It’s possible that you have never considered the benefits of having a bank account, regardless of whether you are opening your first account or opening your first bank account in the United States. One was just opened.
That subject becomes more intriguing now that there are other ways to obtain money and pay bills. Do you actually need a bank account given the fees and inconveniences associated with having one? Explore this query by reading on.
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Why Would You Use a Bank?
If you have never used a bank before or if you have lived in a nation where the banking system is unreliable, you might be wondering why you would want to do so at all. Surviving without a bank account is undoubtedly simpler than ever.
Users of prepaid debit cards can make purchases offline and online, pay bills, and withdraw cash from ATMs just like they would with a typical bank account. Both the IRS and many businesses will load your paycheck onto a prepaid debit card when you receive your tax refund (though this option has many drawbacks).
Banks are businesses that lend money and take deposits.
Given current technological advancements, many individuals question if a traditional banking account is actually required.
Prepaid debit cards are frequently used for online shopping and ATM withdrawals, while online payment systems like PayPal can be used to send money.
Security, convenience, and the potential availability of alternative investment options are benefits of using bank accounts.
Some banks that exclusively accept payments online have lower fees and greater interest rates than conventional brick-and-mortar banks.
You can send and receive money using online services like PayPal and Venmo without having a bank account. By cashing your paycheck at Walmart or a check-cashing business and paying your bills in person at a Walmart Money Center or a check-cashing business, you may also run an all-cash system.
Yet, if you have minimal requirements for opening a bank account, you might value the various advantages of a bank, starting with the improvement of your financial security.
1. Bank Security
It is risky to keep all of your cash at home. There is a chance that your house will be broken into. A child, relative, or acquaintance who is familiar with you and knows that you store your money at home could steal from you. Most of the locations where people hide their money are known to be burglary targets. Even worse, you might be robbed at home.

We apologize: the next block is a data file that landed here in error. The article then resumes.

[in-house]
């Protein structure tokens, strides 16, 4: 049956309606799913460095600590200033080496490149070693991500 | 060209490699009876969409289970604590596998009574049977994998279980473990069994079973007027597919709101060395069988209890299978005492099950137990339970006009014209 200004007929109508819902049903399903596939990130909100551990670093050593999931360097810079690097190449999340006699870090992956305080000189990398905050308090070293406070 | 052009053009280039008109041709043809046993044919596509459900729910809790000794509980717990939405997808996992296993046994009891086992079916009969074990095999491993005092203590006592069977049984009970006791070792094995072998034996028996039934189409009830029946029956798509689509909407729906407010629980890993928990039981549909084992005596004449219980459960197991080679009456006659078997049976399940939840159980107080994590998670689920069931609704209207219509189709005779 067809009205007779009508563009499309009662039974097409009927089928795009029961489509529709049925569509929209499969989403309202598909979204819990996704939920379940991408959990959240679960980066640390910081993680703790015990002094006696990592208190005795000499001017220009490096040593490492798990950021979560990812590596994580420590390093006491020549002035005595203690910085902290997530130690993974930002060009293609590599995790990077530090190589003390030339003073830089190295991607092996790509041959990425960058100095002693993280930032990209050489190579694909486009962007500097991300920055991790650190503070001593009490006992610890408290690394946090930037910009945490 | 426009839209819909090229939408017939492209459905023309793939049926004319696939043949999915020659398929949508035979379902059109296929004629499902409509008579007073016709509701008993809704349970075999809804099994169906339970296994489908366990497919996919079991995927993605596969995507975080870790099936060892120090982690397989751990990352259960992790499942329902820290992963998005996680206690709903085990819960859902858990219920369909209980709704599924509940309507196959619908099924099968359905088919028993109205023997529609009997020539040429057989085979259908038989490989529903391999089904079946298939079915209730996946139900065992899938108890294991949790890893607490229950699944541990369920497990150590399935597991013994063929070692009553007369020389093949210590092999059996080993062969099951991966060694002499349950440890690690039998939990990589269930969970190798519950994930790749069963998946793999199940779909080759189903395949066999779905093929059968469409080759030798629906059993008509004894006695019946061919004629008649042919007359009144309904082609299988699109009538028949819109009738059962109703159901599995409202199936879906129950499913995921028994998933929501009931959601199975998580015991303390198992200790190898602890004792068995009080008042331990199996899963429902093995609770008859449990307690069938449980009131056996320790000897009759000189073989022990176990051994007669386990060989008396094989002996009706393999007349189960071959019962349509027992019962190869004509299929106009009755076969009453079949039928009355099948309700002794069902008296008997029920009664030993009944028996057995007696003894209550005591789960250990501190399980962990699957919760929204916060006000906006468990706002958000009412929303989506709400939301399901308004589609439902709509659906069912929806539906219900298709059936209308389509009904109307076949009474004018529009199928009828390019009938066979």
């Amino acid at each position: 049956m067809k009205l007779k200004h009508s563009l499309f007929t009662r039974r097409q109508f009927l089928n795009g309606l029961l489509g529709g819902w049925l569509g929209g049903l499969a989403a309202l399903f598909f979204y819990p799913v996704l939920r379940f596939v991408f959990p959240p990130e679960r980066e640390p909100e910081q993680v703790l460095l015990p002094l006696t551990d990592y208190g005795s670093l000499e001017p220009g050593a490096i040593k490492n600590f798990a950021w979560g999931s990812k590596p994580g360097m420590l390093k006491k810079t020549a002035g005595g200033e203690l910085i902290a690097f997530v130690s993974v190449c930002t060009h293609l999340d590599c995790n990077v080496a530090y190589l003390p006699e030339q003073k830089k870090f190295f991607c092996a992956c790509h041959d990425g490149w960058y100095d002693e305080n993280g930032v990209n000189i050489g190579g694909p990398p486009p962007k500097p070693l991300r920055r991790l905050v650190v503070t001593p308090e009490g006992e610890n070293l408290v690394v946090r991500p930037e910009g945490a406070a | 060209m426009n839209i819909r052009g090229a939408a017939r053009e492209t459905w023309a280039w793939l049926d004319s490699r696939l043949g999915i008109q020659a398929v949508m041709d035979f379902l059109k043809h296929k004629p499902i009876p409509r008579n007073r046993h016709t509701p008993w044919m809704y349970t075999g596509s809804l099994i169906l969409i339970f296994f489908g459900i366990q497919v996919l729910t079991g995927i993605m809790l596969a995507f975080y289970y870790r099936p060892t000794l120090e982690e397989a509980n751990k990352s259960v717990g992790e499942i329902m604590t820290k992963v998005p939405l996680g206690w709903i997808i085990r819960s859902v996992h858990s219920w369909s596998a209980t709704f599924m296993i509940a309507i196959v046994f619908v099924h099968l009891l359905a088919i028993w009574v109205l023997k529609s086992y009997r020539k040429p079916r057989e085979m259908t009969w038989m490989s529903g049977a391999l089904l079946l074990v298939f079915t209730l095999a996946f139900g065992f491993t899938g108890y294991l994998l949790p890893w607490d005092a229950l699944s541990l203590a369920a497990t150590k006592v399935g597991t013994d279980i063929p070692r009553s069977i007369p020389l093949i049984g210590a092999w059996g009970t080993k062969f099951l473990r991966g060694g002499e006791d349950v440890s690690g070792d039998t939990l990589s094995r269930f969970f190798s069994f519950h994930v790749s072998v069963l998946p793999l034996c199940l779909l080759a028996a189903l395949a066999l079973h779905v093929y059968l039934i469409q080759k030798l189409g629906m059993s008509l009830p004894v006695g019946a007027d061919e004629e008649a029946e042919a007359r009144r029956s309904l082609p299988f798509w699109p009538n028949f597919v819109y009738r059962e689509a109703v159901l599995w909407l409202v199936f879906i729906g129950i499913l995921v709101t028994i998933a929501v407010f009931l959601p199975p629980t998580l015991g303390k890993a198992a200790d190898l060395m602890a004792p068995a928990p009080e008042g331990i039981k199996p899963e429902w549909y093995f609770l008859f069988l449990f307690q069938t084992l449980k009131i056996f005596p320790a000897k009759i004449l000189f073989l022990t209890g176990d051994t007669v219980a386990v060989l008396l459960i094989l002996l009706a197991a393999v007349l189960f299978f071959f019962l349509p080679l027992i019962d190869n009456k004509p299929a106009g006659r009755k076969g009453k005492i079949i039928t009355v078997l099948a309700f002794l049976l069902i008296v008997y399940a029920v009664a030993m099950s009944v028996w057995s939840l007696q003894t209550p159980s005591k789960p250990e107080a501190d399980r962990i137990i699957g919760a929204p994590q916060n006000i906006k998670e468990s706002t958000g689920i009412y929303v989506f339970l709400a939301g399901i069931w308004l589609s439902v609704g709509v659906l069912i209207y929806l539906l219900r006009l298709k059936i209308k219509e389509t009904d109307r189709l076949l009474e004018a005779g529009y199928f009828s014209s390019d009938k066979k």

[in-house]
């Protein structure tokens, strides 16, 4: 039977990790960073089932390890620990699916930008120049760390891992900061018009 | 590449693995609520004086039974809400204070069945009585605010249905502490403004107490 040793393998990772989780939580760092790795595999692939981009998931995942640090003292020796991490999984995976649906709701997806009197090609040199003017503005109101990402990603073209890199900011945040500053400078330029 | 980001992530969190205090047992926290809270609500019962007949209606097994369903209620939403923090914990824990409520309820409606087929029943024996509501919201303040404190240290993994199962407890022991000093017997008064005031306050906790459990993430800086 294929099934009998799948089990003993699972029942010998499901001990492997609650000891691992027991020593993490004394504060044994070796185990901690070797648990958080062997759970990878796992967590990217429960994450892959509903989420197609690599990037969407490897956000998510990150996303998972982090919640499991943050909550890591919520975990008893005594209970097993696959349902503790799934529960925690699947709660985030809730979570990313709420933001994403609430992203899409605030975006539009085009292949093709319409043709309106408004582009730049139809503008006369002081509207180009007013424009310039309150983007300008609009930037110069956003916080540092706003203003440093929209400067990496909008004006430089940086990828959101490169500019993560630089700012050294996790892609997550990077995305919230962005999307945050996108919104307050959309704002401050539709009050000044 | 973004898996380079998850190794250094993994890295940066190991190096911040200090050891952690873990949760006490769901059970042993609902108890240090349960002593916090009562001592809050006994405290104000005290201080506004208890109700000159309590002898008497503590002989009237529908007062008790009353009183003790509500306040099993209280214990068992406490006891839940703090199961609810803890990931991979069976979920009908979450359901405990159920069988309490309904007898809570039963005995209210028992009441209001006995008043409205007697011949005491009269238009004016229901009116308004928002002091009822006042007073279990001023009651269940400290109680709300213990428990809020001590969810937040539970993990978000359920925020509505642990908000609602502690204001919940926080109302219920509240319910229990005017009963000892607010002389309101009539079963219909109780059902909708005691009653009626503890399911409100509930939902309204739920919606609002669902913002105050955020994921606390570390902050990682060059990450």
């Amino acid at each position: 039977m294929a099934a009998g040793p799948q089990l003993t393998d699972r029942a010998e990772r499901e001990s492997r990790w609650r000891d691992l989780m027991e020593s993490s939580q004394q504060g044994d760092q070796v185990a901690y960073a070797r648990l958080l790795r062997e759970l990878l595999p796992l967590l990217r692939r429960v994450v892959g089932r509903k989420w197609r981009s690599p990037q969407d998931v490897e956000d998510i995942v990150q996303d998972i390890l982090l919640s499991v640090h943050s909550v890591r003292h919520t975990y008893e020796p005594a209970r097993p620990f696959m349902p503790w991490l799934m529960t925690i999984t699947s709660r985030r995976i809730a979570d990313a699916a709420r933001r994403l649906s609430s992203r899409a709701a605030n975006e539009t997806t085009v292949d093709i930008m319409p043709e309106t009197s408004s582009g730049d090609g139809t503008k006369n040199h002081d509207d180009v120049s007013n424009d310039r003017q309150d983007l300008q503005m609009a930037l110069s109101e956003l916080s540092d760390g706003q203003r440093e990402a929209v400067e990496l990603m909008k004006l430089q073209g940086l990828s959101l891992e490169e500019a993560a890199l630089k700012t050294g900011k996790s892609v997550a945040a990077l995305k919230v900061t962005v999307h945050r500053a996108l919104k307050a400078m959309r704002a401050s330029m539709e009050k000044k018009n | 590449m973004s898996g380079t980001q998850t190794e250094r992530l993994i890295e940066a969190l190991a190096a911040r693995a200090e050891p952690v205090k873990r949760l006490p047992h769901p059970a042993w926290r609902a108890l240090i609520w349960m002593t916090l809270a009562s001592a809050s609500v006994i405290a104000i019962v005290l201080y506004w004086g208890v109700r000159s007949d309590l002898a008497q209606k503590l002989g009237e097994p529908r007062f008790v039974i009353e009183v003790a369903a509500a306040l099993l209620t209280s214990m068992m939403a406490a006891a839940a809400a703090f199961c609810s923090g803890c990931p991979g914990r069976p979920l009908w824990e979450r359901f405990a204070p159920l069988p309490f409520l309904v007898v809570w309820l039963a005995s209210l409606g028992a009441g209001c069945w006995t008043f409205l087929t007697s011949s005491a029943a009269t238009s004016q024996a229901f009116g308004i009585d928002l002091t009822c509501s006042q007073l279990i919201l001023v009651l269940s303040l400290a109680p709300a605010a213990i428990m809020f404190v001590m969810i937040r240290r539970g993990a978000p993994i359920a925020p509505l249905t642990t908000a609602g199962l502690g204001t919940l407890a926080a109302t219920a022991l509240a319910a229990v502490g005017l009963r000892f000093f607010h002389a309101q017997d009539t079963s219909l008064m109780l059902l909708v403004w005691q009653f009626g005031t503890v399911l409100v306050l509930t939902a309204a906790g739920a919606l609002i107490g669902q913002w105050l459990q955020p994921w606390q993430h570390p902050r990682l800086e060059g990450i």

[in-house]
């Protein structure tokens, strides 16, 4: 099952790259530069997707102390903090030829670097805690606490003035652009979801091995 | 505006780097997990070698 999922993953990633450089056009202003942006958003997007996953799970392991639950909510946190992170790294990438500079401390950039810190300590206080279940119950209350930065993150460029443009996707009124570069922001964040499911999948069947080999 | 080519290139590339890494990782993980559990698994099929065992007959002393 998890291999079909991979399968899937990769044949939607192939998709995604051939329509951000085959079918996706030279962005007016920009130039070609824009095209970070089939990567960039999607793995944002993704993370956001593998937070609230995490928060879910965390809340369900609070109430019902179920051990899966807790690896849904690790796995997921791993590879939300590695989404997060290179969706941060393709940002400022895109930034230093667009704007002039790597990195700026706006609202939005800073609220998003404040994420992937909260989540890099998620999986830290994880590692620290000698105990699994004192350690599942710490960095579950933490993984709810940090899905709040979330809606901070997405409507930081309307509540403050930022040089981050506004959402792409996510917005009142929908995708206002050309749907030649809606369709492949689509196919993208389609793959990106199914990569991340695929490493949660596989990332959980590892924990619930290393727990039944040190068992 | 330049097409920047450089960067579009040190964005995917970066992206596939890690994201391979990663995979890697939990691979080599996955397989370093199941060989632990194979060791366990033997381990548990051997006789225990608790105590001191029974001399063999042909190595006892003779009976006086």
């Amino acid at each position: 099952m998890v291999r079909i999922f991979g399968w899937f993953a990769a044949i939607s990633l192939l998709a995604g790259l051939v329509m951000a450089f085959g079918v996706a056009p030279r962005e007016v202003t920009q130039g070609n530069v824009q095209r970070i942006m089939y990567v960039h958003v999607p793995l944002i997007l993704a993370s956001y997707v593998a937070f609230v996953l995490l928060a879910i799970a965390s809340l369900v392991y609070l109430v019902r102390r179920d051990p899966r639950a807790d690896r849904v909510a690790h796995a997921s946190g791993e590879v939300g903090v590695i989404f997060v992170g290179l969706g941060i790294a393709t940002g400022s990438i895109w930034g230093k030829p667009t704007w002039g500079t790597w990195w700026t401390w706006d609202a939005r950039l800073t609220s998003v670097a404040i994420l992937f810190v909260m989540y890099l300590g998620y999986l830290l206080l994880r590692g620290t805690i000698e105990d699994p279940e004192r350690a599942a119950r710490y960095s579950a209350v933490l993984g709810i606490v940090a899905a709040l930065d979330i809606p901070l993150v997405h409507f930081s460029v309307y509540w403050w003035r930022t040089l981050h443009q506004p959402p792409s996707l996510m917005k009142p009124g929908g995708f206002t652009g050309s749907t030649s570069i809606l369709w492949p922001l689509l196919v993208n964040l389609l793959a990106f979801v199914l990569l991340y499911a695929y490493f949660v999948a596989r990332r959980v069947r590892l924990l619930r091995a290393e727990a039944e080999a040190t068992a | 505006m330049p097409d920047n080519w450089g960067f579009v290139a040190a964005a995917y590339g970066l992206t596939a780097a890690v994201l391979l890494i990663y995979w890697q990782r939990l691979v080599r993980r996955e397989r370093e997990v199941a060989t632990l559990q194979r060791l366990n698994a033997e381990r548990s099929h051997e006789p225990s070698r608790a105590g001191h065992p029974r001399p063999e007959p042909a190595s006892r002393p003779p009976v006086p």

Another risk is that your money could be lost in the event of a fire or flood, and homeowner’s insurance only covers a portion of lost funds. If you bury it in the backyard, the container it was placed in can get broken or start to rot, which would ruin your money. You can also simply lose track of where you’ve hidden your money. Did you smuggle that $100 into your favorite book on page 52, tape it to the back of the family photo in your bedroom, or bury it in an oatmeal tin at the back of the pantry? It’s also less secure to store all of your money on prepaid debit cards than at a bank.
When you’re living paycheck to paycheck, the most you’re ever at risk of losing or having stolen is the amount of your most recent salary, which, if money is tight, you obviously can’t afford to lose. It is crucial to protect your money. Whenever you have more than a few hundred dollars in your account, you should start thinking about protecting your funds.
Your money is safest kept in a bank account. Your deposits are insured by the Federal Deposit Insurance Corporation (FDIC) or the National Credit Union Association (up to the FDIC insurance limitations) if you choose a reputable bank with one of these insurance programs.
Even through financial crises like the 2008 recession and the savings-and-loan crisis of the 1980s and 1990s, the FDIC’s guarantee has so far proven to be completely reliable.
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2. Bank Convenience
When you have money in the bank, you may access it from anywhere—online, across town, even abroad—in person at your neighborhood branch, at the grocery store’s ATM, and so on. A checking account also makes paying bills much simpler and less expensive. You won’t need to go to a store, check-cashing facility, or service provider’s office to send payments, and you won’t have to buy a cashier’s check or pay a transfer fee to transmit those payments.
Instead, you can utilize the free online bill-pay option offered by your bank, or if you’d rather handle things in a traditional and less secure manner, you can write a check and send it, which is also free minus the cost of postage. The advantages of employing a bank to safeguard your funds are comparable to those of a credit union.
3. Investing and saving
Whenever your income exceeds your monthly expenses, you should start saving and investing your money in order to increase your financial stability. This means moving beyond a checking account.
If you have money saved up, you can handle sporadic costs like auto repairs even if they don’t fit into your monthly spending plan. You can survive a period of unemployment if you have a sizable emergency fund. And if you have enough emergency funds to last for several months, you should move your surplus funds into a retirement account.
If you only want to keep your money in your mattress or on a prepaid debit card, you simply can’t take advantage of the chance to make money in the stock market or earn interest on deposits.